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Interview with Ann H. Gabhart

Ann H. Gabhart loves researching and writing historical novels set in different time periods, with her newest release, An Appalachian Summer, set in 1933. Although she enjoys penning books set in the '30s, she most definitely would not have wanted to live during that time period.

"Things were so hard. Many went hungry for lack of work. I have been saddened enough by the long lines of people in need at food pantries during this COVID-19 pandemic shutdown. I would not have wanted to the see the 1930s soup lines or been standing in them."

The author not only wouldn't want to live in the 1930s, but if given the choice, any other period in the past would be absent from her list.

"I'm happy living in the times I have. I wouldn't want to change that. I've had a good life here on my farm and seen many changes. Not as many, perhaps, as my mother did in her nearly 100 years, but computers have changed so much about how we live, work, and play in the last few decades."

Times certainly have changed, and learning about just how much they've changed, was evident during Gabhart's research of the 1930s. This investigation began with another novel of hers, Angel Sister, inspired by the many memories her mother and sisters shared about growing up during the Great Depression.

The author's research of this time period continued with These Healing Hills, a novel that involves the history of the Frontier Nursing Service. Gabhart had read Mary Breckinridge’s autobiography, about establishing the midwifery service in the Eastern Kentucky area. The author also read Unbridled Service by Anne Z. Cockerham that covered the history of the Frontier Nursing Service couriers from 1928 to 2010.

"This book had first-person accounts of their experiences, along with photos of the couriers. It was a great help in getting into the head of my volunteer courier characters."

The reason Gabhart chose to again write about the 1930s for An Appalachian Summer was because she wanted to contrast the difference between a debutante's life and the lives of the people in the Appalachian Mountains, especially during the Depression years. Gabhart also wanted to tell more about the nurse midwives.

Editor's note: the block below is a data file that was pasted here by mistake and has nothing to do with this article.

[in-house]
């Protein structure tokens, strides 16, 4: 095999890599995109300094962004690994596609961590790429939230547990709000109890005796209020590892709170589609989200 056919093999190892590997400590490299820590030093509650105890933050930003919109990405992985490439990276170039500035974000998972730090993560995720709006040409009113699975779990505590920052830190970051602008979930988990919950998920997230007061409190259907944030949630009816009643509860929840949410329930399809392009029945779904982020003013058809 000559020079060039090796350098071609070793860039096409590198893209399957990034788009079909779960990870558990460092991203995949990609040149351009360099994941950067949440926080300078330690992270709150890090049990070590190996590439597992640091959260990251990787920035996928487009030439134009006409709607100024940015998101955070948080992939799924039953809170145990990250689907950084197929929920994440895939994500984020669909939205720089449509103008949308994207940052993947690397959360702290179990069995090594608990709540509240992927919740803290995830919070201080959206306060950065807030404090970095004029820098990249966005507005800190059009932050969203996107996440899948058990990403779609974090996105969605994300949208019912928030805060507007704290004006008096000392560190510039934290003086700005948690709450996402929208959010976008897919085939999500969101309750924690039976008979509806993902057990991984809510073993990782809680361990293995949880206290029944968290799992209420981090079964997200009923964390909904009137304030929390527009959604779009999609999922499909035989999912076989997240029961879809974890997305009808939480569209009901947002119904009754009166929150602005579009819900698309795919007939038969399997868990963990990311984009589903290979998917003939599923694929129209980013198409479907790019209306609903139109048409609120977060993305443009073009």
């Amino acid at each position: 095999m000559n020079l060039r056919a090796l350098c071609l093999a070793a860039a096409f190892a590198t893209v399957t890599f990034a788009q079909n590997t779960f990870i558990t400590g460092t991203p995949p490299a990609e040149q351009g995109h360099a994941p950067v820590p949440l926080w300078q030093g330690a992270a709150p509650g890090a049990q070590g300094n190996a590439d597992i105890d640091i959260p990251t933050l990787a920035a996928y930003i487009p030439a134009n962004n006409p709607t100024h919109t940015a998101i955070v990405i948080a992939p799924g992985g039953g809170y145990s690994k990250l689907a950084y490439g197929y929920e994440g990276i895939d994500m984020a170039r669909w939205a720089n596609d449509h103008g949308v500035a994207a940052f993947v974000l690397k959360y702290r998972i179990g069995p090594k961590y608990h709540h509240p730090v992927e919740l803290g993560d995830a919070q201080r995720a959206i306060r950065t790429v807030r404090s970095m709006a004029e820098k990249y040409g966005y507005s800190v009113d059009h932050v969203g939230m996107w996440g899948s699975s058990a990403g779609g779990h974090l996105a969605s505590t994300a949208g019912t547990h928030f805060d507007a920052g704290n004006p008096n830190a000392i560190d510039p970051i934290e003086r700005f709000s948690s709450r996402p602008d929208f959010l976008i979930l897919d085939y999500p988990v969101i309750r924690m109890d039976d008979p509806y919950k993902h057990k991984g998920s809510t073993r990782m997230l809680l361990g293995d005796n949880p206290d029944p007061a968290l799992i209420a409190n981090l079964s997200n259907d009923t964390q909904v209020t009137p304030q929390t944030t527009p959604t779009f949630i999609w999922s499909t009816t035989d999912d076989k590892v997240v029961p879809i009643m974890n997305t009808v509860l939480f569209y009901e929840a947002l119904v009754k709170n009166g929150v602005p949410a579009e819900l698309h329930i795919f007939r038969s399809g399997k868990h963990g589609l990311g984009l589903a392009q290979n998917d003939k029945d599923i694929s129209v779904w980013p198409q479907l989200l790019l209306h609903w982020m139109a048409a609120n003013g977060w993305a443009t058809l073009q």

"In my new book, I wanted to feature the young women, usually from socially prominent families, who came to the mountains as volunteers to do menial chores and care for the horses. I was interested in how a debutante would handle doing that. Most of them loved it."

Gabhart read a lot of Emily Post to learn about what was expected of a 1930s debutante. She also gained a lot of information scouring the internet, including details about the financial ramifications of Black Tuesday and the Depression.

Other than the historical aspects covered in An Appalachian Summer, there is the romance side of the novel. One of the main points to ponder in this area is the question: "Is true love worth forfeiting a fortune?"

Does Gabhart think a lot of women in the 1930s struggled with this issue? Does she think a lot of females today still struggle with this?

"I always think love trumps most everything. I don’t think women in the 1930s struggled with this at all because I don’t think they had that many chances to have a fortune. However, I believe they would be very reluctant to give up a comfortable life for love if it meant they would live in poverty. That’s just realism.

"I suppose men and women of any age have to consider what’s most important to them and act accordingly. If a person is a Christian and has a family, that person also has to consider God’s calling on his or her life and what his or her choices would mean for any children involved."

This thought is exactly one takeaway that Gabhart wants readers to gain from reading An Appalachian Summer – that the characters do have to find their place in the world and decide what means the most to them. The author also wants readers to recognize that Piper, the main character in the book, gains a deeper faith by being a part of something that mattered while surrounded by the beauty of the mountains.

Would Gabhart be able to give up a fortune in the name of true love?

"What is money without love? But I don’t think I can truthfully answer this question since I’ve never even thought about being in that situation, perhaps because I married at such a young age. We’ve never had a fortune and I was much too young for a great career."

Having been married for 55 years to her husband Darrell, and the two of them having three children and nine grandkids, the author definitely has the personal experience to write about all the highs and lows of love and family life. The fact that she was raised in a small, rural town in Kentucky, and that she lives on a farm not far from where she was born, also gives Gabhart's writing authenticity, as all of her novels, including her popular Shaker series, and her contemporary cozy mystery series, have small-town Kentucky settings.